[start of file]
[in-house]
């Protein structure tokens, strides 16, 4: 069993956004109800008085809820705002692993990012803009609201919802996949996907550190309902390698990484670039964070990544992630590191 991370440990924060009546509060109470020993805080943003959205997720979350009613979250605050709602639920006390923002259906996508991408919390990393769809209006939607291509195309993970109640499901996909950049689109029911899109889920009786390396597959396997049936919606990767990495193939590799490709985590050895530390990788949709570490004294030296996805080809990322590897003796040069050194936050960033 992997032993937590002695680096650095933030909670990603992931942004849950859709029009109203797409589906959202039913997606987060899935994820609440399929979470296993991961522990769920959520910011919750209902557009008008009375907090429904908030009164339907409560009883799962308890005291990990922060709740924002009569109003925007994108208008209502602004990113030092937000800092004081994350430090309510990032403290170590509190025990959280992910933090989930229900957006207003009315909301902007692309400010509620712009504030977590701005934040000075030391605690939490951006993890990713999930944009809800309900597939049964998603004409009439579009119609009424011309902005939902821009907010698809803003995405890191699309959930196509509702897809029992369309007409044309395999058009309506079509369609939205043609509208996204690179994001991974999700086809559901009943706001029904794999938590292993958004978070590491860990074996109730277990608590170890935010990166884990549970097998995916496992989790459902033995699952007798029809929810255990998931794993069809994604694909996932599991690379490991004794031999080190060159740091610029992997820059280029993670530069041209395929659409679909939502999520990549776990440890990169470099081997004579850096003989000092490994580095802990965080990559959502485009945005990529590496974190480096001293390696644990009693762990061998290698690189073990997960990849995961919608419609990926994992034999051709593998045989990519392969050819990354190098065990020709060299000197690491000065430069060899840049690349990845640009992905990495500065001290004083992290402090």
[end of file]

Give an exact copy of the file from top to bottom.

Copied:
[in-house]
């Protein structure tokens, strides 16, 4: 069993956004109800008085809820705002692993990012803009609201919802996949996907550190309902390698990484670039964070990544992630590191 991370440990924060009546509060109470020993805080943003959205997720979350009613979250605050709602639920006390923002259906996508991408919390990393769809209006939607291509195309993970109640499901996909950049689109029911899109889920009786390396597959396997049936919606990767990495193939590799490709985590050895530390990788949709570490004294030296996805080809990322590897003796040069050194936050960033 992997032993937590002695680096650095933030909670990603992931942004849950859709029009109203797409589906959202039913997606987060899935994820609440399929979470296993991961522990769920959520910011919750209902557009008008009375907090429904908030009164339907409560009883799962308890005291990990922060709740924002009569109003925007994108208008209502602004990113030092937000800092004081994350430090309510990032403290170590509190025990959280992910933090989930229900957006207003009315909301902007692309400010509620712009504030977590701005934040000075030391605690939490951006993890990713999930944009809800309900597939049964998603004409009439579009119609009424011309902005939902821009907010698809803003995405890191699309959930196509509702897809029992369309007409044309395999058009309506079509369609939205043609509208996204690179994001991974999700086809559901009943706001029904794999938590292993958004978070590491860990074996109730277990608590170890935010990166884990549970097998995916496992989790459902033995699952007798029809929810255990998931794993069809994604694909996932599991690379490991004794031999080190060159740091610029992997820059280029993670530069041209395929659409679909939502999520990549776990440890990169470099081997004579850096003989000092490994580095802990965080990559959502485009945005990529590496974190480096001293390696644990009693762990061998290698690189073990997960990849995961919608419609990926994992034999051709593998045989990519392969050819990354190098065990020709060299000197690491000065430069060899840049690349990845640009992905990495500065001290004083992290402090």